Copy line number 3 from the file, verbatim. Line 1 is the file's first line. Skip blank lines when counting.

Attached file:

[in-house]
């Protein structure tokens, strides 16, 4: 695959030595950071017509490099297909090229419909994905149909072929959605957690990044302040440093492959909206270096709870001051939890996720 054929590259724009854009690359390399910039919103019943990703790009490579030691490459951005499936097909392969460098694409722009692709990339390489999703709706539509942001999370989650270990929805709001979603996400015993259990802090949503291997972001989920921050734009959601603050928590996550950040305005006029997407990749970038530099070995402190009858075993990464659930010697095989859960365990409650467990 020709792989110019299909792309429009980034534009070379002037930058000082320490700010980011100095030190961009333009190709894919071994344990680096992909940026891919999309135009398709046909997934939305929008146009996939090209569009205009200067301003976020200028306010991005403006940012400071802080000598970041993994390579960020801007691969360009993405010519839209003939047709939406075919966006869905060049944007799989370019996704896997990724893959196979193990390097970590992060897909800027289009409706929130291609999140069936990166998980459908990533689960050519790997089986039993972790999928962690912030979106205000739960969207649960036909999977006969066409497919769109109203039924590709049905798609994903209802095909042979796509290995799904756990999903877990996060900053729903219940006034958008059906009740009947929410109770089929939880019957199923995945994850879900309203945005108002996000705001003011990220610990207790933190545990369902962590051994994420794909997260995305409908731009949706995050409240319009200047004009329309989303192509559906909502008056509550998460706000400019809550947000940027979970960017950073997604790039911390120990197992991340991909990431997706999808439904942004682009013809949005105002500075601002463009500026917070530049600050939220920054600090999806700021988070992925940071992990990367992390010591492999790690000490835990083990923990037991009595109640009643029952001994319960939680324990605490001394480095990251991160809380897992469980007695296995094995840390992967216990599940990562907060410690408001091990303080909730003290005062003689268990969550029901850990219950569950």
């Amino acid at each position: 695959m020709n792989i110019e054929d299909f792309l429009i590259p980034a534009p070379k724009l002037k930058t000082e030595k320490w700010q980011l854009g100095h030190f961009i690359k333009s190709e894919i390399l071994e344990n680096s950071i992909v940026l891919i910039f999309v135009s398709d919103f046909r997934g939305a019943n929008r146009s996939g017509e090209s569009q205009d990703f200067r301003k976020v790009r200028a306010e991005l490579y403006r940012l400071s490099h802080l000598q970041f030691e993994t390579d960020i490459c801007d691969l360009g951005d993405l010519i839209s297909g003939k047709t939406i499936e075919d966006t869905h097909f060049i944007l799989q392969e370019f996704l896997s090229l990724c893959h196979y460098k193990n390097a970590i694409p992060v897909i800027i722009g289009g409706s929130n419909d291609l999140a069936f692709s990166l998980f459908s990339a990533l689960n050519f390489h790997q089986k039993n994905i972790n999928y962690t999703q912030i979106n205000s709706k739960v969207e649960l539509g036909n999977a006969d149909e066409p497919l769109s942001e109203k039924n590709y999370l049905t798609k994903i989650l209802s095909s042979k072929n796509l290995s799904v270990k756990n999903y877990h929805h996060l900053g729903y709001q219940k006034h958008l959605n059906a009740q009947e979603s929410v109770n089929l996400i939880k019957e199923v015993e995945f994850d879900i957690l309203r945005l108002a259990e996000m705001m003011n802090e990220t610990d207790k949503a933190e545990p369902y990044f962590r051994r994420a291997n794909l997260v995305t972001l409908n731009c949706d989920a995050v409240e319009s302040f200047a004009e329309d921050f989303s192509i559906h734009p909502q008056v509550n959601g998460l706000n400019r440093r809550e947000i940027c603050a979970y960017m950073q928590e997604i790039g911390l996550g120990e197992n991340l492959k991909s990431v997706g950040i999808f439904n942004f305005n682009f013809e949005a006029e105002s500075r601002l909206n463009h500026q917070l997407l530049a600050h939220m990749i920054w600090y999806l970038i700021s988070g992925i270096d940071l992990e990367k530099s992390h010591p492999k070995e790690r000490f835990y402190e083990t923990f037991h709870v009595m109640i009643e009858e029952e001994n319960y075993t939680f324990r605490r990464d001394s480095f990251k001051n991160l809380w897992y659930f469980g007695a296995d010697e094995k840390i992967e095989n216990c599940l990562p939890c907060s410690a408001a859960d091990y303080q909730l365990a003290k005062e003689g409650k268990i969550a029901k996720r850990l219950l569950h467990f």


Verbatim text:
């Amino acid at each position: 695959m020709n792989i110019e054929d299909f792309l429009i590259p980034a534009p070379k724009l002037k930058t000082e030595k320490w700010q980011l854009g100095h030190f961009i690359k333009s190709e894919i390399l071994e344990n680096s950071i992909v940026l891919i910039f999309v135009s398709d919103f046909r997934g939305a019943n929008r146009s996939g017509e090209s569009q205009d990703f200067r301003k976020v790009r200028a306010e991005l490579y403006r940012l400071s490099h802080l000598q970041f030691e993994t390579d960020i490459c801007d691969l360009g951005d993405l010519i839209s297909g003939k047709t939406i499936e075919d966006t869905h097909f060049i944007l799989q392969e370019f996704l896997s090229l990724c893959h196979y460098k193990n390097a970590i694409p992060v897909i800027i722009g289009g409706s929130n419909d291609l999140a069936f692709s990166l998980f459908s990339a990533l689960n050519f390489h790997q089986k039993n994905i972790n999928y962690t999703q912030i979106n205000s709706k739960v969207e649960l539509g036909n999977a006969d149909e066409p497919l769109s942001e109203k039924n590709y999370l049905t798609k994903i989650l209802s095909s042979k072929n796509l290995s799904v270990k756990n999903y877990h929805h996060l900053g729903y709001q219940k006034h958008l959605n059906a009740q009947e979603s929410v109770n089929l996400i939880k019957e199923v015993e995945f994850d879900i957690l309203r945005l108002a259990e996000m705001m003011n802090e990220t610990d207790k949503a933190e545990p369902y990044f962590r051994r994420a291997n794909l997260v995305t972001l409908n731009c949706d989920a995050v409240e319009s302040f200047a004009e329309d921050f989303s192509i559906h734009p909502q008056v509550n959601g998460l706000n400019r440093r809550e947000i940027c603050a979970y960017m950073q928590e997604i790039g911390l996550g120990e197992n991340l492959k991909s990431v997706g950040i999808f439904n942004f305005n682009f013809e949005a006029e105002s500075r601002l909206n463009h500026q917070l997407l530049a600050h939220m990749i920054w600090y999806l970038i700021s988070g992925i270096d940071l992990e990367k530099s992390h010591p492999k070995e790690r000490f835990y402190e083990t923990f037991h709870v009595m109640i009643e009858e029952e001994n319960y075993t939680f324990r605490r990464d001394s480095f990251k001051n991160l809380w897992y659930f469980g007695a296995d010697e094995k840390i992967e095989n216990c599940l990562p939890c907060s410690a408001a859960d091990y303080q909730l365990a003290k005062e003689g409650k268990i969550a029901k996720r850990l219950l569950h467990f």